Strong Safety: Marcus Gilchrist vs. Jahleel Addae
After spending his first two seasons at cornerback, Gilchrist made the switch to strong safety last season. He started all 16 games and put up 77 tackles, two interceptions, five pass break-ups, a sack and a forced fumble. As a converted cornerback, the hope was that Gilchrist would shore up the team's leaky pass defense. But instead he struggled in coverage and did not offer much as an in-the-box defender.
Addae beat the odds to make the roster as an undrafted rookie and saw his playing time increase as the season progressed. He became a key figure in the nickel and dime packages and graded out as a top-40 safety by Pro Football Focus. He flashed power and range but had difficulties diagnosing plays and holding up in man coverage. More of a traditional strong safety, Addae is the early favorite in this competition.
Wide Receiver: Malcom Floyd vs. Vincent Brown
This battle is more about health than ability. Floyd played in only two games last season because of a serious neck injury. He has been cleared to return, but it remains to be seen how his body will hold up when the hitting starts for real in training camp. Even if he responds well, the team may prefer to limit his snaps to make sure he can stay healthy through the duration of the season. Then again, it is difficult to restrict a healthy Floyd, as he is one of the game's premier deep threats. And pending an immediate impact by seventh-round pick Tevin Reese, Floyd is the only real deep threat on the roster.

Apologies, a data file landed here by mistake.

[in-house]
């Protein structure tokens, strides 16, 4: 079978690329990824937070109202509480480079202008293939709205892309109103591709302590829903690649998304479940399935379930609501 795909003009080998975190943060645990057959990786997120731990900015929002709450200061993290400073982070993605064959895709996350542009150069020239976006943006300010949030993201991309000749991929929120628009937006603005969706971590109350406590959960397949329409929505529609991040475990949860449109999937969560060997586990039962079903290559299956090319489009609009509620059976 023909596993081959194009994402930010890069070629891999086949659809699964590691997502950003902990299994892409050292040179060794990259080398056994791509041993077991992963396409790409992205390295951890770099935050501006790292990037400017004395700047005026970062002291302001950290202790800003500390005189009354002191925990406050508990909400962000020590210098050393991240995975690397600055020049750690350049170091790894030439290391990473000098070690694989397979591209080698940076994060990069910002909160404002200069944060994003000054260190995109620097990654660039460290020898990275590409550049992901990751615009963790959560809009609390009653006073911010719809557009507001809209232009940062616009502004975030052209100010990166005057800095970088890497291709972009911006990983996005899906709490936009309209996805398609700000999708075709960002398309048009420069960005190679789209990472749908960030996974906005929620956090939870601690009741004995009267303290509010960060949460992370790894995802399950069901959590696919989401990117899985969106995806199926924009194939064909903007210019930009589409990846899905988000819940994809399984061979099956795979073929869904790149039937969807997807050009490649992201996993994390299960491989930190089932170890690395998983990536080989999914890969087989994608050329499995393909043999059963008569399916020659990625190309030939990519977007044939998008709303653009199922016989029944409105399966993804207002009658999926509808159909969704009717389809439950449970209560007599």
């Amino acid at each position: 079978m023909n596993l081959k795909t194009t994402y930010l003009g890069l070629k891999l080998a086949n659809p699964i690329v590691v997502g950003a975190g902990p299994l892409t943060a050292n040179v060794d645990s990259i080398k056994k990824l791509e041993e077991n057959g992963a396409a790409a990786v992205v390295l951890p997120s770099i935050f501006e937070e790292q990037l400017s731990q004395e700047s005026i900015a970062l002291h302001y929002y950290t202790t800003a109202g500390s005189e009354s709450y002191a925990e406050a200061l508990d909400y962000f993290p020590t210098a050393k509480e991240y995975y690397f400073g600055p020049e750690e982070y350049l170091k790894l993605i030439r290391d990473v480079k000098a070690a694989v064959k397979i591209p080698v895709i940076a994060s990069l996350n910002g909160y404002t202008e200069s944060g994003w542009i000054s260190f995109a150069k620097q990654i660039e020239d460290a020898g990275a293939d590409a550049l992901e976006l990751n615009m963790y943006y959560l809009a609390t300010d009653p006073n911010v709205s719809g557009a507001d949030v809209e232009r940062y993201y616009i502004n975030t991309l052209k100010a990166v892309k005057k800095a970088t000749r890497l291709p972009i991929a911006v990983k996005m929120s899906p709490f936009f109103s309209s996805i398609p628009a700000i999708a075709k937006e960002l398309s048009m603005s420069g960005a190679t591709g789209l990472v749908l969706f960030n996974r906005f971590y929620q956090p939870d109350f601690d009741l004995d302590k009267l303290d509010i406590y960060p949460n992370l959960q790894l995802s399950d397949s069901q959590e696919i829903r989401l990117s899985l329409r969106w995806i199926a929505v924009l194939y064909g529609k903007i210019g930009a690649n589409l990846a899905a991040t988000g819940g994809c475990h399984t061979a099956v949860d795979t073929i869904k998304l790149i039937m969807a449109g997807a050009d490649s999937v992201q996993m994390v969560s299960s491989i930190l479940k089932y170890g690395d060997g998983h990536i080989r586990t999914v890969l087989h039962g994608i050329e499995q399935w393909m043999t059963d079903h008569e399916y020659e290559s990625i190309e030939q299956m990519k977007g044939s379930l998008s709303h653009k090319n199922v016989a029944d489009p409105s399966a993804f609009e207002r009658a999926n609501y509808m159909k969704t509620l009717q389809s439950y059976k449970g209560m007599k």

Brown entered the 2013 season with much hype after a promising rookie season (and a sophomore campaign lost to a pectoral injury). But he was held mostly in check, finishing with modest numbers (41 catches, 472 yards, 1 TD). The hope is that a second season in Mike McCoy's system will get Brown's arrow pointing upwards yet again. But if he fails to become a more consistent threat, his starting status will surely be lost.
Nose Tackle: Sean Lissemore vs. Ryan Carrethers
San Diego's defense stabilized after Lissemore moved into the starting lineup late last season. Although he is more of a natural defensive end in a three-man front, Lissemore played with better discipline and technique than the man he supplanted, Cam Thomas, who has since moved on to the Pittsburgh Steelers. In 15 games, including two starts, he recorded 24 tackles, two sacks and an interception.
While Lissemore will stay a big part of the rotation, likely playing multiple positions, it is possible -- perhaps even likely -- he will cede the starting position to fifth-round pick Carrethers, a 337-pound stopper out of Arkansas State. Blessed with superb strength and a wrestling background, Carrethers has the combination of size and leverage to be an excellent defensive anchor, especially on first and second downs.
Who will win these training camp battles? Discuss inside the message boards.
Michael Lombardo is a long-time contributor to the Scout.com network. His analysis has been published by the NFL Network, Fox Sports and MySpace Sports. He has followed the Chargers for more than 18 years and covered the team since 2003. You can see more of his updates by following him on twitter.
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